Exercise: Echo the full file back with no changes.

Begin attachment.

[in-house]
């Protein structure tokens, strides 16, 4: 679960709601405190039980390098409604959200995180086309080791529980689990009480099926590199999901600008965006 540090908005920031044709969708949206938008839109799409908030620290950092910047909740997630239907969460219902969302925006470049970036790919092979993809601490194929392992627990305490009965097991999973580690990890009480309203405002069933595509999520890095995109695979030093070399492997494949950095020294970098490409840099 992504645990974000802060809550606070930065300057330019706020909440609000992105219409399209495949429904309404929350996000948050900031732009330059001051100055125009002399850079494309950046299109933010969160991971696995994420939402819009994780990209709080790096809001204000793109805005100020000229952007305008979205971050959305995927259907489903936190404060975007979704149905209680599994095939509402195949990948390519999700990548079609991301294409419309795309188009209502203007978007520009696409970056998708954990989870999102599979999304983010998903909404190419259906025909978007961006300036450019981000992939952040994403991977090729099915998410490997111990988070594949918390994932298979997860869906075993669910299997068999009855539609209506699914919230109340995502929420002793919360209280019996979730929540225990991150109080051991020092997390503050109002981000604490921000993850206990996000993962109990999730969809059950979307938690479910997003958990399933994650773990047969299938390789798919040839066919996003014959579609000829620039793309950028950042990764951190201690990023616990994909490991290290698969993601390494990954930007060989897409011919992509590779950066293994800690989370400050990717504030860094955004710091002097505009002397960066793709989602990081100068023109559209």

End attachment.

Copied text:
[in-house]
């Protein structure tokens, strides 16, 4: 679960709601405190039980390098409604959200995180086309080791529980689990009480099926590199999901600008965006 540090908005920031044709969708949206938008839109799409908030620290950092910047909740997630239907969460219902969302925006470049970036790919092979993809601490194929392992627990305490009965097991999973580690990890009480309203405002069933595509999520890095995109695979030093070399492997494949950095020294970098490409840099 992504645990974000802060809550606070930065300057330019706020909440609000992105219409399209495949429904309404929350996000948050900031732009330059001051100055125009002399850079494309950046299109933010969160991971696995994420939402819009994780990209709080790096809001204000793109805005100020000229952007305008979205971050959305995927259907489903936190404060975007979704149905209680599994095939509402195949990948390519999700990548079609991301294409419309795309188009209502203007978007520009696409970056998708954990989870999102599979999304983010998903909404190419259906025909978007961006300036450019981000992939952040994403991977090729099915998410490997111990988070594949918390994932298979997860869906075993669910299997068999009855539609209506699914919230109340995502929420002793919360209280019996979730929540225990991150109080051991020092997390503050109002981000604490921000993850206990996000993962109990999730969809059950979307938690479910997003958990399933994650773990047969299938390789798919040839066919996003014959579609000829620039793309950028950042990764951190201690990023616990994909490991290290698969993601390494990954930007060989897409011919992509590779950066293994800690989370400050990717504030860094955004710091002097505009002397960066793709989602990081100068023109559209």